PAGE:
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The library book is a sacred object--and those who besmirch them deserve pain


When I was a kid, two places were sacred. The first was the church, which fell off my list in about 1996. The other was the public library. The Southern California suburb in which I grew up was a damn boring place, and since my father was a cop, we were always broke. One year, we got lucky. There was an oil spill off the coast of Santa Barbara, and waterfront accommodations were dead cheap. That was a heck of a vacation, yes indeedy. It stands out in my memory, despite the occasional dead bird, as a high point of my childhood.

But even with these luxury vacations and character-building experiences, life was still so static I could hardly remain upright. That is, until the day I discovered the public library. I found the experience both mystifying and confusing. There were no bright signs selling auto parts, no flashy banners proclaiming the lowest price in town, nor was there a crucifix warning me that if I got something wrong, I was going to hell. There was just an open door and a blue-haired librarian in a flouncy dress. She admonished me to dispose of my chewing gum before coming inside.

My life changed after that. I could read about the Middle Ages; I could read about outlaws in the Old West. I could read about goats, bats, kings, presidents or any damn thing I wanted to, and unless I returned the books late, it didn't cost me a cent. Ah, I spent many days curled up in that a small brick building full of adventure stories and science books. In the public library, I learned two important things. First, there was such a thing as intellectual growth--I didn't have to stay ignorant forever if I didn't want to--and second, there was a mode of entertainment other than television.

Christ! I could almost feel my brain rising up from the hopeless mash it was quickly becoming, caused by massive doses of Gilligan's Island and Lost in Space.

I still revere the library and go there often, but lately have discovered a problem. I'm sure others have noticed it, but are still in denial just like I was. My awakening began as I stared at the stained pages of some thriller or crime novel, and tried like hell to convince myself what I was looking at wasn't what I thought it was--that it was chocolate or glue. Dried epoxy does look a lot like the stuff I was hoping I was only imagining, but one day, the truth could no longer be denied.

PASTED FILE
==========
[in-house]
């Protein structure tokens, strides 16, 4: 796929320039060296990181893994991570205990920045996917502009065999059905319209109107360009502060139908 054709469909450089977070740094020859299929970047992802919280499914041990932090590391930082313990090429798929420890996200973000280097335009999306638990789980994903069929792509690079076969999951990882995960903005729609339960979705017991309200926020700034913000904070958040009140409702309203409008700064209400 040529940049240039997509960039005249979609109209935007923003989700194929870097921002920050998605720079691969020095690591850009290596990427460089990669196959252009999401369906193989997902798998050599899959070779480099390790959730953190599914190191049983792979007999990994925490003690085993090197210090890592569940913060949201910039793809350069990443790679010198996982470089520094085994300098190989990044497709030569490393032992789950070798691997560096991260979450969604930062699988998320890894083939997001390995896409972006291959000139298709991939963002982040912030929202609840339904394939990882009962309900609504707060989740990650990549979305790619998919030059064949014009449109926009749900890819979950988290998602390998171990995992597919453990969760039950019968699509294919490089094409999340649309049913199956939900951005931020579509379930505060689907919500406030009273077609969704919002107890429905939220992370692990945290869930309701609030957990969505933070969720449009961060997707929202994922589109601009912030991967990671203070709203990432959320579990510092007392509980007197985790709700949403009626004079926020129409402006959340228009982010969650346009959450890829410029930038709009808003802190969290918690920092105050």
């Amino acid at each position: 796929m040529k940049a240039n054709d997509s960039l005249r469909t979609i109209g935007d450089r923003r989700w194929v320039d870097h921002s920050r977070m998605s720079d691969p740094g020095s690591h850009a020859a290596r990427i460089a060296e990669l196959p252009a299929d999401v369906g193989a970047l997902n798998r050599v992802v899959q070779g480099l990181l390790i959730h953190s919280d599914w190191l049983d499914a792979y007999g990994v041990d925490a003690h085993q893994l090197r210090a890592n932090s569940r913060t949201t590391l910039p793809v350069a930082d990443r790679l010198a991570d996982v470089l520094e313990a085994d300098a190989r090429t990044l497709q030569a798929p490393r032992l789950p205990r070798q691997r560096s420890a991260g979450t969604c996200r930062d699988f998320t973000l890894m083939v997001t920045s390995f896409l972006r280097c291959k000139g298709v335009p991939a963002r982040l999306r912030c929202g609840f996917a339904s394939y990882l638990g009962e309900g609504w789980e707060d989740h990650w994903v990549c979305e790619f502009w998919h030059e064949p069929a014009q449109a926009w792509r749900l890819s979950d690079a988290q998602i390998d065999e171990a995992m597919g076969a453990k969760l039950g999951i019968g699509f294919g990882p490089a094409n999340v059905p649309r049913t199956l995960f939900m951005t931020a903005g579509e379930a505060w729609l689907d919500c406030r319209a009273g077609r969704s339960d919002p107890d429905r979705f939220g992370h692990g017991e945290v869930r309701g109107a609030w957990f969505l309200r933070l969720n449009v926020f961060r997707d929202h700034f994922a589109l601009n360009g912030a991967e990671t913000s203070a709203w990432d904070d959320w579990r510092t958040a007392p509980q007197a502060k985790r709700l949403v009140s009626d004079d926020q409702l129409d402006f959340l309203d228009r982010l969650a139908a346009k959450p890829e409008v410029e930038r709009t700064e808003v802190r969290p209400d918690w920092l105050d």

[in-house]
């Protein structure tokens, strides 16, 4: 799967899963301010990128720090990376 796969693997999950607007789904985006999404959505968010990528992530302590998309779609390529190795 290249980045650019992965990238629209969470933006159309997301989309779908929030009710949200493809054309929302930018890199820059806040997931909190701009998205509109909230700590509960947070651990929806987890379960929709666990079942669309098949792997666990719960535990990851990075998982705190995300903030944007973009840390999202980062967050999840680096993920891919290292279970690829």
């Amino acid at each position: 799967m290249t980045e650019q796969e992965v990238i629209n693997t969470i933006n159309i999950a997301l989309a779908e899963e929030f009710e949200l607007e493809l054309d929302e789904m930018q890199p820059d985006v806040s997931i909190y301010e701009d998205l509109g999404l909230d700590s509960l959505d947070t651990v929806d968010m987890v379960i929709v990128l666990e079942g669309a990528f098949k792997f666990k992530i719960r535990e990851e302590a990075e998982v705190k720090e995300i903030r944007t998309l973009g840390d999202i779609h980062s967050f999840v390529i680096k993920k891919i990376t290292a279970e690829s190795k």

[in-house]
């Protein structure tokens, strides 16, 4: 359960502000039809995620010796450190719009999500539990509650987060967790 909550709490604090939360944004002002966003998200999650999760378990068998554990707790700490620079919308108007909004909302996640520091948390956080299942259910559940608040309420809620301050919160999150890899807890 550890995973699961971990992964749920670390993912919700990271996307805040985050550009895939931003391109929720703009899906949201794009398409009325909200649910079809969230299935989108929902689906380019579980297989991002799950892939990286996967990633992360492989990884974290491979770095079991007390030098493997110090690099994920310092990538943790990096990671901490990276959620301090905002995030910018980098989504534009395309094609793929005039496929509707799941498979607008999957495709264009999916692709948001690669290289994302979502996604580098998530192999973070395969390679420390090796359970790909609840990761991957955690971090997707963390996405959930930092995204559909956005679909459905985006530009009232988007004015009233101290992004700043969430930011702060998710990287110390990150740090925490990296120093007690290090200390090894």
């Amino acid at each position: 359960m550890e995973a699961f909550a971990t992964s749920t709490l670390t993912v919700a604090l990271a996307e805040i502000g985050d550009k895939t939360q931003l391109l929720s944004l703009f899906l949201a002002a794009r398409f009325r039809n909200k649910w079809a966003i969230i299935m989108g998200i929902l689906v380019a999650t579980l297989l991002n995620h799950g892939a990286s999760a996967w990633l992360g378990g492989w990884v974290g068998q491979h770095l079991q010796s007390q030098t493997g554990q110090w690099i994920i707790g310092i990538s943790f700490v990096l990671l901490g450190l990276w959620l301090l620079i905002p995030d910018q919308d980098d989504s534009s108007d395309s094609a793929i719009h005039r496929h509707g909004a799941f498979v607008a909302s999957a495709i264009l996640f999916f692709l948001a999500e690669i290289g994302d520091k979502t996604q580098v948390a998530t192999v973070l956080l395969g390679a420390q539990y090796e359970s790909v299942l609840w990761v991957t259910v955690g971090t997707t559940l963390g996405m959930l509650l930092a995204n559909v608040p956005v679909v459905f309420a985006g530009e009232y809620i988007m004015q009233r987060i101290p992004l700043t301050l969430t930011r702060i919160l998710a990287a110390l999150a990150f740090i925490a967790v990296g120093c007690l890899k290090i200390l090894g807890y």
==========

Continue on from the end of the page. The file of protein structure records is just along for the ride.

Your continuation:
The gunk on the pages of those library books was neither chocolate nor glue, but boogers and blood. The way I figure it, people are biting their cuticles and picking their noses while they're reading, then wiping their findings on the pages.

I have now come to accept this fact, though it causes me great pain. There are individuals out there who would besmirch the sanctity of library books. They may be standing next to me in the line at the supermarket. They may be the person fixing the automated teller machine. They might even be my neighbors, the guy who works on my car or sells me insurance. But they're out there--oh yes--pretending they're something other than the most uncouth bastards the universe has ever spawned.

I simply cannot understand the minds of such persons, not any more than I can imagine the minds of serial killers and psychopaths. I've tried. Why, I myself, rarely but on occasion, may have unthinkingly dog-eared a page or two of a book I didn't own. But blood and boogers? Never. I'm a decent human being, and there are simply lines that decent human beings don't cross. Wiping snot on a book is one of them.

There ought to be a law. And people who can't keep their hands out of their orifices long enough to get through a book or two ought to be prosecuted to its full extent. A proper punishment, I think, might involve being made to sit, eyes propped open Clockwork Orange-style, through a few thousand hours of Gilligan's Island or Lost in Space re-runs.

It seems extreme, I know. But desperate times call for desperate measures. And in case you haven't noticed, we live in desperate times.

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